I have made this Mochi Recipe with Mochiko Flour all my life. I’ve always made it with my mom, and now that she has passed away, my brother and I decided to make it together. It is a simple recipe, and now with the Instant Pot, the red beans are super easy to make.
Most of you probably are familiar with Mochi Ice Cream that they sell in the grocery stores. Well, this has a similar dough, but the inside is not ice cream but a sweet red bean paste called Anko.
Mochi Recipe Notes
I’m sure some of you are wondering quizzically
What is Mochi?
It is pronounced moh-chee.
Here is a definition of mochi according to Wikipedia,
Mochi is Japanese rice cake made of mochigome, a short-grain japonica glutinous rice, and sometimes other ingredients such as water, sugar, and cornstarch. The rice is pounded into paste and molded into the desired shape. In Japan it is traditionally made in a ceremony called mochitsuki. While also eaten year-round, mochi is a traditional food for the Japanese New Year and is commonly sold and eaten during that time.
My first memory of making mochi was when I was a girl growing up in Southern California. One day, I joined my cousin and all her relatives for a mochi making get together at her grandma’s home. Her grandma had a new-fangled machine that pounded the rice, and out came a hot gooey sticky rice dough. The more authentic way to pound mochi is with a wooden bowl and wooden mallets. We saw this at the Mochi Festive on Bainbridge Island in Washington. Here is a link to a great video that shows how to make mochi. I had to smile when I watched this fun and entertaining video.
For this recipe, it uses sweet rice flour, so don’t worry, you don’t have to pound it as they showed in the video. Also, that mochi will get hard after a couple of minutes. This mochi recipe is the soft mochi, and it stays fresh for a couple of days.
Where Did Mochi Originate?
The pounding of rice originated in China. Mochi started in the Japanese Heian period, 794–1192.
Is Mochi Eaten Cold or Hot?
This mochi recipe is served at room temperature.
Is Mochi Dangerous to Eat?
When I was a little girl, I would try and swallow a big bite of sticky mochi, and of course, I choked. So, make sure to take small bites since it can be a little bit sticky going down your throat. I guess every year, Japan has emergency cases of choking on mochi.
Why is Mochi So Popular in Japan?
It is popular at New Year’s because it represents good fortune. Also, if you stack a bunch of mochis in your home, it will bring good luck.
Mochi also represents good health. So for the big New Year’s Day feast, it is usually served in a savory dish, which is similar to soup, called Ozoni. You are supposed to eat it so that you have a healthy and great year.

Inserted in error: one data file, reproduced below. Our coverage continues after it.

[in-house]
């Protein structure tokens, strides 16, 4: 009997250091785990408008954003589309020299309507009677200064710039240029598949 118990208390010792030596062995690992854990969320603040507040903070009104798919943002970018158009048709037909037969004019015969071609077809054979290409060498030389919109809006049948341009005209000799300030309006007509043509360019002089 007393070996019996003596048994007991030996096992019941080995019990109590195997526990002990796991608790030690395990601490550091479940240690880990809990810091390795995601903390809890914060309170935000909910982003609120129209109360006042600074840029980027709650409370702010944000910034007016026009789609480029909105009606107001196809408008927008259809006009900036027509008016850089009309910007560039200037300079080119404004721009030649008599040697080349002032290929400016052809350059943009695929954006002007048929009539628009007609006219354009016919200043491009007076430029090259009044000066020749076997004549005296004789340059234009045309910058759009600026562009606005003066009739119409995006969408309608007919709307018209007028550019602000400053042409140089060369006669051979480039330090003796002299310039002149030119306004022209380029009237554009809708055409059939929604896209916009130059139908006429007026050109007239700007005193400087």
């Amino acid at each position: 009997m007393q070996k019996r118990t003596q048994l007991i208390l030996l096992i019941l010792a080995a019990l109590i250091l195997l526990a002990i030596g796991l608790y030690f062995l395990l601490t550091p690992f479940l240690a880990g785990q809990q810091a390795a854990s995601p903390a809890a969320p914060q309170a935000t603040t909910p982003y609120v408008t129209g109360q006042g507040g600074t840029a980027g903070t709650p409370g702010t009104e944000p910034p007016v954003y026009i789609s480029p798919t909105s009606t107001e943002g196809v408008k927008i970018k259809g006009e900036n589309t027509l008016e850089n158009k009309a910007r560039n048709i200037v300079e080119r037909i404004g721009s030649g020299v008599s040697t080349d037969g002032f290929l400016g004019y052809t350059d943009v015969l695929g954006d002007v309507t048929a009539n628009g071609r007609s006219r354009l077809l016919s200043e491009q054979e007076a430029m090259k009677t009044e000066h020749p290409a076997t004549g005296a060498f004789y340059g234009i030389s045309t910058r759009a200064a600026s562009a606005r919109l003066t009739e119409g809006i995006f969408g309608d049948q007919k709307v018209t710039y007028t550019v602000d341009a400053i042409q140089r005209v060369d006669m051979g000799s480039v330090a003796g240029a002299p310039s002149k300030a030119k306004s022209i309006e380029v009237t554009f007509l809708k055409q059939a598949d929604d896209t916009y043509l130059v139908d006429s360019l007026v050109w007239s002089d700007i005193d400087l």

How Do You Store Mochi?
I found I can leave it out in a Tupperware container for about two days, but then it needs to be wrapped in plastic and placed in the refrigerator. It is a dessert that you’ll want to eat in the first couple of days. So, the fresher mochi, the better it tastes. After a couple of days in the refrigerator, the mochi will get hard. So, my brothers will pop them in the microwave for a couple of seconds to soften the mochi.
Some Important Notes About Making Mochi
I noticed on a few websites people used powdered sugar instead of cornstarch to keep their mochi from sticking. Well, the thing about any sugars, are they break down and melt. So if you add it to your mochi, you now are left with wet mochi! So, please use cornstarch, mochiko, or even potato flour to keep your mochi from sticking.
Allow Enough Time
This is a pretty labor-intensive recipe. So, make sure you allow enough time for mochi making. It might be best to make the azuki bean middle the day before and have them ready for the mochi.
Microwaving the Mochi
Now that I’m making my mochi in the microwave, it is a ton easier to handle and form the balls. But, make sure to watch the dough while cooking since each microwave settings can vary.
You might think there is a lot of sugar in the mochi. But, I believe you need it to form the dough. We have always made it where the sugar is almost equal to the amount of sweet rice flour.
And finally, also, note you’ll have more azuki beans balls since the amount of mochi dough only makes 15. Sorry, I can’t tweak the recipe.
Mochi Recipe with Red Beans
Red Beans (Azuki Beans)
- 1 cup Azuki Beans
- 4 cups Water
- 1 pinch salt
- ½ cup sugar
- 1½ cups Mochiko flour I use the brand of Koda Farms Mochiko flour
- 1 cup sugar
- 1½ cup water
- 2 drops distilled white vinegar
- food coloring add drops to match what you want for color
- 1 cup cornstarch of Mochiko flour this is for forming the mochi
- Place Azuki beans in a strainer and rinse. Pick any debris out of the beans.
- Put Azuki beans with water in the Instant Pot. Place lid on top of the pot and lock it into place.
- Make sure the vent is closed and sealed.
- Turn the Instant Pot on and press the Bean/Chilli button.
- The default setting is 35 minutes, so decrease the cooking time to 25 minutes.